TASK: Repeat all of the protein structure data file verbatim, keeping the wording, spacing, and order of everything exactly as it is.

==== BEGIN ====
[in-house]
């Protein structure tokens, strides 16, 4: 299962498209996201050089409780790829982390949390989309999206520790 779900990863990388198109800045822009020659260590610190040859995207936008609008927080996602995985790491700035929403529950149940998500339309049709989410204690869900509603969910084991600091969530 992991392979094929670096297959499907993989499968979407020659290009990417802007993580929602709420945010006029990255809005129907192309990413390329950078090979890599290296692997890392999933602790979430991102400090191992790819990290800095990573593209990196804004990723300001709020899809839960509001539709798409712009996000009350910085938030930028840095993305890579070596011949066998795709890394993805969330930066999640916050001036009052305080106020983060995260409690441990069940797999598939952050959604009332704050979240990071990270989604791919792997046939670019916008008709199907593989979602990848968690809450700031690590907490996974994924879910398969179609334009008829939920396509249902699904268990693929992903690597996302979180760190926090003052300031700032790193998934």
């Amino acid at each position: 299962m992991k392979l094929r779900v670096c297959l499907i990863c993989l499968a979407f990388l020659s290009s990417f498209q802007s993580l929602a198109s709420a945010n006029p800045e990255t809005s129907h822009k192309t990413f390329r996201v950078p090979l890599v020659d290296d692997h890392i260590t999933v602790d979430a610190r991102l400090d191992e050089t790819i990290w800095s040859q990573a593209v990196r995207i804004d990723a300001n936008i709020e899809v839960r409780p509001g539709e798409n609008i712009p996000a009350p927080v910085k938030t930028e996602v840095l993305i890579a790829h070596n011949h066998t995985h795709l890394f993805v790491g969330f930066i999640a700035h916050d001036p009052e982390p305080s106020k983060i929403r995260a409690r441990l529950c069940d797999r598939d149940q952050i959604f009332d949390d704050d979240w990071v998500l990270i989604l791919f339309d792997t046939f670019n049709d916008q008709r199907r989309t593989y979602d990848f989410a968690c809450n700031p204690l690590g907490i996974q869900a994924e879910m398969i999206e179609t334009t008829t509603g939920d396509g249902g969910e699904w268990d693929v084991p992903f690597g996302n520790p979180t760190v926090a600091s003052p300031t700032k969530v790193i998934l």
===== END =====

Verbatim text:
[in-house]
């Protein structure tokens, strides 16, 4: 299962498209996201050089409780790829982390949390989309999206520790 779900990863990388198109800045822009020659260590610190040859995207936008609008927080996602995985790491700035929403529950149940998500339309049709989410204690869900509603969910084991600091969530 992991392979094929670096297959499907993989499968979407020659290009990417802007993580929602709420945010006029990255809005129907192309990413390329950078090979890599290296692997890392999933602790979430991102400090191992790819990290800095990573593209990196804004990723300001709020899809839960509001539709798409712009996000009350910085938030930028840095993305890579070596011949066998795709890394993805969330930066999640916050001036009052305080106020983060995260409690441990069940797999598939952050959604009332704050979240990071990270989604791919792997046939670019916008008709199907593989979602990848968690809450700031690590907490996974994924879910398969179609334009008829939920396509249902699904268990693929992903690597996302979180760190926090003052300031700032790193998934």
């Amino acid at each position: 299962m992991k392979l094929r779900v670096c297959l499907i990863c993989l499968a979407f990388l020659s290009s990417f498209q802007s993580l929602a198109s709420a945010n006029p800045e990255t809005s129907h822009k192309t990413f390329r996201v950078p090979l890599v020659d290296d692997h890392i260590t999933v602790d979430a610190r991102l400090d191992e050089t790819i990290w800095s040859q990573a593209v990196r995207i804004d990723a300001n936008i709020e899809v839960r409780p509001g539709e798409n609008i712009p996000a009350p927080v910085k938030t930028e996602v840095l993305i890579a790829h070596n011949h066998t995985h795709l890394f993805v790491g969330f930066i999640a700035h916050d001036p009052e982390p305080s106020k983060i929403r995260a409690r441990l529950c069940d797999r598939d149940q952050i959604f009332d949390d704050d979240w990071v998500l990270i989604l791919f339309d792997t046939f670019n049709d916008q008709r199907r989309t593989y979602d990848f989410a968690c809450n700031p204690l690590g907490i996974q869900a994924e879910m398969i999206e179609t334009t008829t509603g939920d396509g249902g969910e699904w268990d693929v084991p992903f690597g996302n520790p979180t760190v926090a600091s003052p300031t700032k969530v790193i998934l």